But that’s King at his best. Most nights he just sits there, grunting. Wolcott again:
Eloquence is not his thing. He solicits and accepts banal clichés that convert every celebrity death into a crunchy meal, while tossing off non sequiturs that keep everyone guessing. Part of what makes King perfect for his role is that he came out of the Walter Winchell world and thinks in staccato three-dot segments (as witness his widely mocked column in USA Today), equipping him with a built-in short attention span that some believe makes him the unofficial godfather of Twitter. A typical Larry King Live is a pastiche whose absurdism defies parody. Wearing his trademark suspenders and purple shirts, he looks as if he’s strapped to the chair with vertical seat belts, unable to eject. Sitting across from him may be former Incredible Hulk Lou Ferrigno—whom Larry mistakenly refers to as “Lou Ferragamo,” corrects himself, then repeats the error—and Marlon Brando’s son Miko, dressed in a festive Hawaiian shirt, followed by a panel exploring “the world of celebrity autopsies.”
There was some talk in the NYT story that the reason Hannity and Maddow are thriving and King isn’t is because they appeal to people on the ends of the political spectrum, who want nothing but an amen corner for their own beliefs. Um, no. It’s because they have a pulse. I can’t watch Hannity — those close-set, beady eyes just creep me out — but Maddow registers with me because she seems to have all of her big brain engaged with whomever she’s interviewing. Of course she goes easy on lefties and hard on their opponents, but even a few lobs are more tolerable than King’s non-engagement. You get the idea he’s thinking about his alimony payments.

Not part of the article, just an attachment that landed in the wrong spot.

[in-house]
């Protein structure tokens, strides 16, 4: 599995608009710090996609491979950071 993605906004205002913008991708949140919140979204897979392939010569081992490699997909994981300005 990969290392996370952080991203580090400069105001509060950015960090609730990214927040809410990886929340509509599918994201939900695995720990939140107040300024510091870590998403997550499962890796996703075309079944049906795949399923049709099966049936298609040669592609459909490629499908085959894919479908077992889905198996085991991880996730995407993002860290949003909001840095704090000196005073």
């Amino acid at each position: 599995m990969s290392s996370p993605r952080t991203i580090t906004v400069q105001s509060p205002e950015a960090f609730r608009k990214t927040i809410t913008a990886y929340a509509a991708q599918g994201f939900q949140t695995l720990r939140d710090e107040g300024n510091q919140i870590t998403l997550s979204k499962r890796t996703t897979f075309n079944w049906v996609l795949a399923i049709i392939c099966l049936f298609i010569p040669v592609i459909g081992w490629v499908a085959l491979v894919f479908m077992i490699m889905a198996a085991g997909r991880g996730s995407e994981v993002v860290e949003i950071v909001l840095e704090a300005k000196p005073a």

Or maybe he’s thinking about his replacement. The story speculates on who might replace him. Katie Couric? Eliot Spitzer? But then, once again, comedy gold:
Mr. King has said in the past that his first choice for a successor is the entertainer Ryan Seacrest.
I’d watch that if he wore suspenders.
OK, another morning when I’d like to get the exercise over with early — it’ll be mid-80s before too long. I leave you with a bit of bloggage:
And may I just say, yesterday’s comment thread was fantastic? I never knew that about Austin Peay, the college whose name rhymes with “pee.” Basset, last night: Back in the, I don’t know, late 60s or early 70s the star of Austin Peay’s basketball team was one Fly Williams… which led to the cheer, “The Fly is open! Let’s go, Peay!” You guys are great.
And now I’m off. Rumor has it Greg Kinnear is shooting a movie in the Farms, so I’m off on bike patrol to gawk.